How to Spot When We'll All Be Eating Insects

Most of the time, culture changes gradually. It gets pretty exciting when it changes all at once, though. We may be on the cusp of such a shift in the culinary world, if we can wrap our heads around it.

Whether you think about it or not, what we eat makes up a huge part of our identity. Many people define themselves on some level by whether they're vegetarian or gluten-free or paleo. Very few people in Western societies will brag about eating insects, though. A new study from Switzerland's University of Bern looks at what could get Westerners to turn to bugs for protein. It's not as gross or as far-fetched as it sounds at first — many non-Western societies have no problem at all with eating insects, and given the environmental costs of traditional meat industries, this shift could be both ethical and green.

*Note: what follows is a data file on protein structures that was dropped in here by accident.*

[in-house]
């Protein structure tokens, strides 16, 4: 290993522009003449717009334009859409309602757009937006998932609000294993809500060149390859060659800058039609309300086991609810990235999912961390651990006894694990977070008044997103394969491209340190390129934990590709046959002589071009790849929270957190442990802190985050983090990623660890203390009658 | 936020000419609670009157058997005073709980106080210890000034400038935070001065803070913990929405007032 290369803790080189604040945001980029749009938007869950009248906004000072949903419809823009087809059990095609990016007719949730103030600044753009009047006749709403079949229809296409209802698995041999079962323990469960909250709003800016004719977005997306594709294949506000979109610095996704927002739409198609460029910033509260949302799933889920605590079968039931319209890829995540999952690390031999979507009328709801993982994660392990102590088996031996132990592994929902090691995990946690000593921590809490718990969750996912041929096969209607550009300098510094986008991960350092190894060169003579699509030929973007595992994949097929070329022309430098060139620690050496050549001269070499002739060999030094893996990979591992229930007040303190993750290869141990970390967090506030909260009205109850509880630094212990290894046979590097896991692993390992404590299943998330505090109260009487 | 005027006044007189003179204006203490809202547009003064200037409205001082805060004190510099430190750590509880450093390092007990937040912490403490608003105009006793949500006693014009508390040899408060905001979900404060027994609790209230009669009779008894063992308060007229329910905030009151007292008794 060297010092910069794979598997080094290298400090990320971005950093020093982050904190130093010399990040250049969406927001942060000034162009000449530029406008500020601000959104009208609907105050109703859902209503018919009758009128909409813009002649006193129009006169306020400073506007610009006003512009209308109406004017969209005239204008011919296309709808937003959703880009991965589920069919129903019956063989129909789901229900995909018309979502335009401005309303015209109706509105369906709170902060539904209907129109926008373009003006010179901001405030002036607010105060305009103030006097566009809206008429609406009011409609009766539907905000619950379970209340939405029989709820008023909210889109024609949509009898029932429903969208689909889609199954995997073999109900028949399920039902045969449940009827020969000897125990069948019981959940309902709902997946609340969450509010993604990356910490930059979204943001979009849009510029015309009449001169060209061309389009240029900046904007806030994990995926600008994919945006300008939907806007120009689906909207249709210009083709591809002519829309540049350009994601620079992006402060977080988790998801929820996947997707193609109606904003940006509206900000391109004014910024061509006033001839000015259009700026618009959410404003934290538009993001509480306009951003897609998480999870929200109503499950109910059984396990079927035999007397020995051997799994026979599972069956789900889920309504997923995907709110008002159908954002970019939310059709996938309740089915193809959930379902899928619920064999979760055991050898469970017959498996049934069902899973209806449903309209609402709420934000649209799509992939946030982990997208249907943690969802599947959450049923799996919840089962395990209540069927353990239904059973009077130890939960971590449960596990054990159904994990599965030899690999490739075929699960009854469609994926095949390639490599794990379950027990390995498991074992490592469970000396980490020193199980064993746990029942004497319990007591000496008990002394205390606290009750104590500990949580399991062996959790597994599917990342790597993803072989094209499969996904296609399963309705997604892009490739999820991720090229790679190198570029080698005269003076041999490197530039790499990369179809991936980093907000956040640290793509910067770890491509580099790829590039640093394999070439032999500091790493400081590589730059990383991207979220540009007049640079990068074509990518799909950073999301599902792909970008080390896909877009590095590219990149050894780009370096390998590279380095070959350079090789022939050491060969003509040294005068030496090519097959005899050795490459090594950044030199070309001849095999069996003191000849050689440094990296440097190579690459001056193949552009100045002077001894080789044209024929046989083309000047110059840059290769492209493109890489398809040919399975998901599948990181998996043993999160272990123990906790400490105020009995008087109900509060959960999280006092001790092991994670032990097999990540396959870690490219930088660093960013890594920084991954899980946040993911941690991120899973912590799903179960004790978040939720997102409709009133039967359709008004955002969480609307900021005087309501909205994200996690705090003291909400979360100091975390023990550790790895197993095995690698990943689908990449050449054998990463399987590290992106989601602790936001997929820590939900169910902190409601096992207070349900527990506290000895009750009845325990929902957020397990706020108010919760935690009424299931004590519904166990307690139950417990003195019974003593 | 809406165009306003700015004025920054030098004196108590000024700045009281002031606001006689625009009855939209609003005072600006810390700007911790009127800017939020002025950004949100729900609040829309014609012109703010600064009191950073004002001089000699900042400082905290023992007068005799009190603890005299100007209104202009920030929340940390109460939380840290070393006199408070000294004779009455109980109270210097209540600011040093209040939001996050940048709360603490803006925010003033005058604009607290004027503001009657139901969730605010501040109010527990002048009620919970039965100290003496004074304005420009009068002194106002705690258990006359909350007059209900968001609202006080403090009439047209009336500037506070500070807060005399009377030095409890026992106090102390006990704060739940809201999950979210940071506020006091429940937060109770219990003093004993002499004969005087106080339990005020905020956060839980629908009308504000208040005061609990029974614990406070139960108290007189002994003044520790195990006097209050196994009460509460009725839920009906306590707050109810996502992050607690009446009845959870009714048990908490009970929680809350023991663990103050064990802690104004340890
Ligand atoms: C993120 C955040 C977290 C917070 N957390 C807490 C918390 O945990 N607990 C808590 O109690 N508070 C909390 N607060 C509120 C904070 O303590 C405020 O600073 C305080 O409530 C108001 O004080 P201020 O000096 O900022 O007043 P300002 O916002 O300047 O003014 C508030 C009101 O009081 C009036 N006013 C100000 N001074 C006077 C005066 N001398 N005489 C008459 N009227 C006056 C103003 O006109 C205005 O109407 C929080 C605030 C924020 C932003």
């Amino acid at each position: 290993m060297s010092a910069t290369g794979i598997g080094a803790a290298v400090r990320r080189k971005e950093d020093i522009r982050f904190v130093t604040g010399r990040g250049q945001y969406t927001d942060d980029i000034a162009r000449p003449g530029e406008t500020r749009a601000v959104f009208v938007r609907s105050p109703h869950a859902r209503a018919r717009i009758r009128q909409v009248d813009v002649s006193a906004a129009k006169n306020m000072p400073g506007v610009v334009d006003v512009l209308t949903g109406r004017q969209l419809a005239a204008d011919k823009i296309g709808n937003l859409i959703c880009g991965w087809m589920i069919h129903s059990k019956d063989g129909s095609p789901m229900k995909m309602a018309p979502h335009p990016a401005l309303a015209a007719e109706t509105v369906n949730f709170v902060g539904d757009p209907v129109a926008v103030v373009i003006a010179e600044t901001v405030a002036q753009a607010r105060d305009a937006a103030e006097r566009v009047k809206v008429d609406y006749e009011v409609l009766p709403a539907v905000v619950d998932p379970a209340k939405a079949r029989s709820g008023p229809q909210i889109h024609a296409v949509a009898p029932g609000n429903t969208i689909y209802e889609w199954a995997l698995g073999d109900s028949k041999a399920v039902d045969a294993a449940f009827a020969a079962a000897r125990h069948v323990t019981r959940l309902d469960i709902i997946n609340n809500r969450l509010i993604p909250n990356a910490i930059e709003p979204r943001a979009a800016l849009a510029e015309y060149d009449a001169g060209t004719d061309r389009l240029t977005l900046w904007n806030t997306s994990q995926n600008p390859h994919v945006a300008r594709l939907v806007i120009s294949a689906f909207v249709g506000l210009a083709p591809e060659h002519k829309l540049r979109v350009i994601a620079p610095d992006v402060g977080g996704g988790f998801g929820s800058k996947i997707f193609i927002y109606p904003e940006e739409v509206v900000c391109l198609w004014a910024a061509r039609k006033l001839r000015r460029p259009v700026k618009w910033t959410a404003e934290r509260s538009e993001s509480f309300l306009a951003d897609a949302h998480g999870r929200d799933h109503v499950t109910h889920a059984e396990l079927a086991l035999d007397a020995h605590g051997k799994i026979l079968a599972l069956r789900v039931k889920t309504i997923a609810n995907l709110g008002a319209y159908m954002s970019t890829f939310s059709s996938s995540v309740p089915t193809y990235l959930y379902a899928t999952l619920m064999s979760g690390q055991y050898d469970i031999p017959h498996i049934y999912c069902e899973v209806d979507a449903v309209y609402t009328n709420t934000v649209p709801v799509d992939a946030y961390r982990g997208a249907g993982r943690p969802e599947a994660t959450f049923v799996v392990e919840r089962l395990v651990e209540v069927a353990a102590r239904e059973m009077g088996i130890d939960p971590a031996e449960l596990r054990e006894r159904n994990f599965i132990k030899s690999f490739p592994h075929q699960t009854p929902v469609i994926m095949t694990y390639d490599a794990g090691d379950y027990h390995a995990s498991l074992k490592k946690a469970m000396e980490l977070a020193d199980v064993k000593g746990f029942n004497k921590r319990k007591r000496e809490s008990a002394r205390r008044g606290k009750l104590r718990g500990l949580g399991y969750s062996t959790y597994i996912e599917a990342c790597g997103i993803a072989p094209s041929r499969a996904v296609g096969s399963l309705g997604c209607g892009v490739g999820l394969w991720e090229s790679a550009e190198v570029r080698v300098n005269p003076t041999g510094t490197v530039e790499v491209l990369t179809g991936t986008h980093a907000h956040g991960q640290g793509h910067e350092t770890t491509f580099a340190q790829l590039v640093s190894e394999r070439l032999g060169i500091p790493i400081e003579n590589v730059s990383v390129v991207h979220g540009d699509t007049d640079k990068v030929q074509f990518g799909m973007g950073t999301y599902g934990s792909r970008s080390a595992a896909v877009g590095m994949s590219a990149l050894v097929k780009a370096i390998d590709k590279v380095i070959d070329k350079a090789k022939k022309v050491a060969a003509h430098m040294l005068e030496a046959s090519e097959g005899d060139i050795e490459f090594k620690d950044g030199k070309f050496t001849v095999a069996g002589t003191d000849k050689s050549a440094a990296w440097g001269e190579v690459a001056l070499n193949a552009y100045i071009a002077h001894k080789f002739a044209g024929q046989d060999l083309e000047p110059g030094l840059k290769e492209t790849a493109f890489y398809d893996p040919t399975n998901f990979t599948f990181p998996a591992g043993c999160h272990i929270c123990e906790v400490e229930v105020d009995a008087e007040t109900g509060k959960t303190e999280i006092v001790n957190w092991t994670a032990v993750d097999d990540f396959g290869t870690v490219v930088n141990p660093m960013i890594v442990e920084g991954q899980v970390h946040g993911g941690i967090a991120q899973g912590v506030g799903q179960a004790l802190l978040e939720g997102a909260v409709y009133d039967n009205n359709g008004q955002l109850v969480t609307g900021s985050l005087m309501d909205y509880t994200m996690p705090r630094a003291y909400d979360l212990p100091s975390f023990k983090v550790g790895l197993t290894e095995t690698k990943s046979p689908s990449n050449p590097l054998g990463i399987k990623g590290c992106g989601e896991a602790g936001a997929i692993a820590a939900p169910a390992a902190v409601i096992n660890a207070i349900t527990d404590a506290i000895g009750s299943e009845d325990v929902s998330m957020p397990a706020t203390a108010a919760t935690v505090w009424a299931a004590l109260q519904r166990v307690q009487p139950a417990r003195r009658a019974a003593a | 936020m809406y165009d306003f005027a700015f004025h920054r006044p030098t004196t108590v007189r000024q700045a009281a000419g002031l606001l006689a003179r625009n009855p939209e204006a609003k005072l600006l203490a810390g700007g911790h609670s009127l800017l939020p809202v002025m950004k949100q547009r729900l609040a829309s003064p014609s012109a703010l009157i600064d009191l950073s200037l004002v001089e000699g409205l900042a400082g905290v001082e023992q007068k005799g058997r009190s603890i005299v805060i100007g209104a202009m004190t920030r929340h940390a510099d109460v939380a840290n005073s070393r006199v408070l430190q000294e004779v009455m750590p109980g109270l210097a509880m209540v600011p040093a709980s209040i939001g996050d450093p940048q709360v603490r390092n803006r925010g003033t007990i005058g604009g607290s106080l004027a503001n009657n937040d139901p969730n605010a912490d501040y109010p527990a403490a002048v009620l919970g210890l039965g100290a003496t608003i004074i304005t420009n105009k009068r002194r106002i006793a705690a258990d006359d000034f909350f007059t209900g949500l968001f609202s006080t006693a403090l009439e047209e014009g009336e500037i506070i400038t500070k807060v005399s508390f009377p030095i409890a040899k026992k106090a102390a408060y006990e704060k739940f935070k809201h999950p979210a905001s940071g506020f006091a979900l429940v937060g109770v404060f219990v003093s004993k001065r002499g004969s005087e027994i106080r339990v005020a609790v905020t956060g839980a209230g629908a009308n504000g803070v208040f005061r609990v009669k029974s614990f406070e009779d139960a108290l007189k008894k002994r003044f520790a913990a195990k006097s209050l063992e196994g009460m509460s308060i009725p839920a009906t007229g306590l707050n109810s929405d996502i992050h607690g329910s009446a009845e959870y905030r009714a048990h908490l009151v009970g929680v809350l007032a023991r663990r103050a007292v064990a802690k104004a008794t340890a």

This means it all comes down to marketing. The Swiss study found that Western consumers are not likely to overcome their distaste for edible insects when they're sold as eco-friendly or healthy. What did get them to consider the option was framing insects as a luxury good. By conferring status on confections like a mealworm chocolate truffle, study participants were not only more likely to try the item, but to rate it highly.

It's not unheard of — after all, lobsters are invertebrates and resemble insects themselves; before it was a delicacy, it was only fit for consumption by convicts and the poor. So if your favorite Instagram influencers start touting the delights of eating insects, get ready. That's when it will get a lot more normal.